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Old 05 Mar 2011, 06:01 pm
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Default I have heard that using 91 octane on my 2006 4 cylinder 2.4 engine will do damage

because '' read below''? That?s what premium fuel does, it burns hot under high compression. In a normal engine, premium fuel does not burn completely, resulting in excess carbon build-up and carbon fouling of the spark plugs resulting in more tune ups and less efficient engine.

I have been putting super in my engine now for over 15 000 kms .
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Old 05 Mar 2011, 06:16 pm
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The short answer, all gas is the same. 93 compared to 87.... the difference is 93 is used for high compression motors like engines with turbos. 87 is for lower compression hence, no turbo. 93 is actually a cleaner gas depending how you look at it. But for any level gas to leave more carbon build up than others..... I doubt it. I been using 93 on my crotch rocket that takes 87 since i bought it brand new. 87000 miles later its still running clean and strong.
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Old 05 Mar 2011, 06:31 pm
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I have driven over hundreds of cars and all i put is Premium 93 or 92 (depending on the gas station). Premium is the best. Thats why they call it premium. You will feel a diffrence in the way your car drives. i believe its bad to get an engine driving on a particular type of gas and then change it to a diffrent type. Premium will always do better. Its not more expensive for nothing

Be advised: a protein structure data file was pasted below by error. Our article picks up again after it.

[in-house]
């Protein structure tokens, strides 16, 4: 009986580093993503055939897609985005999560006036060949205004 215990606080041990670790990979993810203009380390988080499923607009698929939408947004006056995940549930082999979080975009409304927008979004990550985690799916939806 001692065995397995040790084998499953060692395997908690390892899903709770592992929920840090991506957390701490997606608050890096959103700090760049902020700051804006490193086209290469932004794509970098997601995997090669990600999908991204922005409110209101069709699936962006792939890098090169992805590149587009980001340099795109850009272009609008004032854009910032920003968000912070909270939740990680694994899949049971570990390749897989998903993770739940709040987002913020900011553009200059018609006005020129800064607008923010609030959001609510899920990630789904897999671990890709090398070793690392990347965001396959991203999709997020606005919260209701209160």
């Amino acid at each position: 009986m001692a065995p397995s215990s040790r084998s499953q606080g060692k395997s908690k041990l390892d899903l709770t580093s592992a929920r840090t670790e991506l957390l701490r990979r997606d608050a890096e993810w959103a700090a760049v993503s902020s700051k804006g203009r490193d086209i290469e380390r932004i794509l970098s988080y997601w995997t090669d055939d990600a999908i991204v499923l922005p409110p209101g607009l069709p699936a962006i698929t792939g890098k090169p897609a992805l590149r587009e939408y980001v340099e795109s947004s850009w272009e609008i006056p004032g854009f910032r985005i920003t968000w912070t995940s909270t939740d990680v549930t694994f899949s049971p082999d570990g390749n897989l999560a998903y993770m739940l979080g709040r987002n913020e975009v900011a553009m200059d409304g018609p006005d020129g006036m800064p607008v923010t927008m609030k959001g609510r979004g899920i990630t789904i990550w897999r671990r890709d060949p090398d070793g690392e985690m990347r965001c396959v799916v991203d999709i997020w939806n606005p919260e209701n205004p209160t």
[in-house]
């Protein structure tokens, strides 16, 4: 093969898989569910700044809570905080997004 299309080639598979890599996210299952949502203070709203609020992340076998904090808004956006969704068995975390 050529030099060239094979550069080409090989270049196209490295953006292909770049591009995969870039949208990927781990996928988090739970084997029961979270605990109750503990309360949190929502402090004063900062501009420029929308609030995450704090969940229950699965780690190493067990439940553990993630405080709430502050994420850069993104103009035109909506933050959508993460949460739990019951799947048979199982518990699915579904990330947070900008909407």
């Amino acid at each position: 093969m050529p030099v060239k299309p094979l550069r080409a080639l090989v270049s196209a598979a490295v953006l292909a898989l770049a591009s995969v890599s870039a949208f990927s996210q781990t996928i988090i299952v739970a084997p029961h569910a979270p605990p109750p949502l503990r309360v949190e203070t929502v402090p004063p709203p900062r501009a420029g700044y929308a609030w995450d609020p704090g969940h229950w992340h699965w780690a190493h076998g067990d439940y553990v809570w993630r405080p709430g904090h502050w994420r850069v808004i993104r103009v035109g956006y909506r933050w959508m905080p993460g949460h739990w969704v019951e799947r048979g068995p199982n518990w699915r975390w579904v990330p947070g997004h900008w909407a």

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Old 05 Mar 2011, 06:46 pm
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The explanation is confused. The difference in gasoline grades today (it wasn't always so) is simply octane rating. High octane fuel does not burn hotter or slower than low octane fuel, it just is more resistant to detonation.

Detonation occurs when lighter hydrocarbons in the fuel conspire to ignite by the pressure front rather than the flame front. This is the same effect that ignites a diesel engine, but in a gasoline engine combustion chamber it is demonic. In essence, it changes the ignition from a low order explosion to a high order explosion. As the pressure front moves from the spark plug at the speed of sound it triggers ignition, creating a powerful shock that hits the piston and valves. The last engine I rebuilt had broken compression rings in every cylinder from detonation (it was from a 1970 Volvo 145 - no knock sensor in those days).

When detonation does not occur octane makes no difference whatsoever.
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Old 05 Mar 2011, 07:01 pm
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Only michael is right. The others are wrong. Turbo cars have lower compression, hence the turbo. But they do require premium fuel.

A car that doesn't call for premium fuel, won't benifit from premimum fuel. If it says regular, use regular. If it says premium, use premium.

If you've been using premium, and it doesn't need it, there isn't damage, just a waste of money. Use what the owners manual calls for.
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Old 05 Mar 2011, 07:16 pm
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cj and michael are 100% correct.

you cant really go too high in octane (atleast from whats available at the pumps) but its dangerous when you go too low. the higher the octane the more heat is needed to cause the air/fuel mixture to combust, so higher octane gas exists for cars whose compression of the air/fuel mixture would cause it to combust before its set off by the spark plug.

what you're talking about is burning rich, which is where the air:fuel ratio is not correct and the gas does not burn properly. no car has the air:fuel ratio set perfectly since tehres so many factors that can influence it, most sit around 13:1 or 12:1 when 14.7:1 is the perfect burn. its better to burn rich (too much fuel) then burn lean (too much air).

all that you're doing by using super is wasting money
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